Anna Schertler, Bernd Lenzner, Stefan Dullinger, Dietmar Moser, Collaborators and Franz Essl
University Vienna, Department of Botany and Biodiversity Research,
Rennweg 14, 1030 Vienna, Austria
As a consequence of globalization, the human-mediated introduction of species beyond their native ranges has undergone remarkable acceleration (Seebens et al. 2017). Hence, efforts to quantify biological invasions worldwide (e.g. Pyšek et al. 2017) and analyze patterns and identify underlying drivers (e.g. Seebens et al. 2017, Moser et al. 2018) have been undertaken. These studies have taken advantage of newly compiled global databases on alien species, e.g. vascular plants (van Kleunen et al. 2019), mammals, reptiles, amphibians, ants and birds (Dawson et al. 2017).
Unfortunately, invasion biology exhibits a strong bias towards vascular plants and vertebrates, often neglecting other major taxonomic groups, such as fungi (Desprez-Loustau et al. 2007, Gladieux et al. 2015), of which many are crucial for nutrient cycling and ecosystem functioning, while others engage in mutualistic relationships or act as pathogens (Willis 2018). The underrepresentation of fungi in invasion biology is partly attributable to the “Linnean”, “Darwinian” and “Wallacean” shortfalls, i.e. a lack of knowledge on fungal taxonomy, distribution and ecology (Desprez-Loustau et al. 2007). However, advancing methods in molecular ecology have recently allowed for noteworthy progress on species delimitation and identification of native and alien ranges (Gladieux et al. 2015). Thus, the compilation of a global database on alien fungal pathogens has become feasible. Given the large impacts pathogenic fungi cause on the environment and human livelihoods (Desprez-Loustau et al. 2007, Willis 2018), this has become an important knowledge gap to address.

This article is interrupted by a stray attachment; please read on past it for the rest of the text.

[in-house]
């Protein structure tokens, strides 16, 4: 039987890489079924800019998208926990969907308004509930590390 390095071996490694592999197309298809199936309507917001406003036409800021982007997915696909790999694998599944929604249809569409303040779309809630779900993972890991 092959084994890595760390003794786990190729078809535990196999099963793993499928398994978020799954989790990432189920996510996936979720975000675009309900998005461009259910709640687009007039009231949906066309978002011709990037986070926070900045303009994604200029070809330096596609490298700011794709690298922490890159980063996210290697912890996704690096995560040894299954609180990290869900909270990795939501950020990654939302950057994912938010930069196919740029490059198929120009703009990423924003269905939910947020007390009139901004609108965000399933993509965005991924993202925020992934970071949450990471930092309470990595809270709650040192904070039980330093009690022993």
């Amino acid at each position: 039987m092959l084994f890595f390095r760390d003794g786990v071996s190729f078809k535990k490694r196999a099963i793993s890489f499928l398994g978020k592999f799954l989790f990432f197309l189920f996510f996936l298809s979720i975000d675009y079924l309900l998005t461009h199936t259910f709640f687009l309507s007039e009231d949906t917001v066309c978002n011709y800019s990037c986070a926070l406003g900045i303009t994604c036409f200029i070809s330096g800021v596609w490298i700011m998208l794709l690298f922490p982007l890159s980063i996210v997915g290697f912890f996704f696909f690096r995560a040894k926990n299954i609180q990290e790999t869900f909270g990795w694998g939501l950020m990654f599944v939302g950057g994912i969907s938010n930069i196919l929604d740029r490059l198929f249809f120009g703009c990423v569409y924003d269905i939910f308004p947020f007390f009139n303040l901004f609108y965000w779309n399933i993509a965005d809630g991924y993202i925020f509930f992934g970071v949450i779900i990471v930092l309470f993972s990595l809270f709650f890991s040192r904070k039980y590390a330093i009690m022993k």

Here, we introduce the “Global Database of Alien Pathogenic Fungi”, a comprehensive database on the worldwide distribution of introduced and emerging fungal pathogens, with particular emphasis on micromycetes. This database contains information on alien and native distribution (taken from a wide range of sources), complemented by data on phylogeny, traits and life-history characteristics relevant for invasion, such as host specificity and heteroecy (Philibert et al. 2011), years of first records, associated hosts and observed impacts. We will present applications of this database for answering macroecological and biogeographical questions, and highlight the role of plant-fungal relationships in invasion biology, which is of importance for understanding and managing plant invasions.
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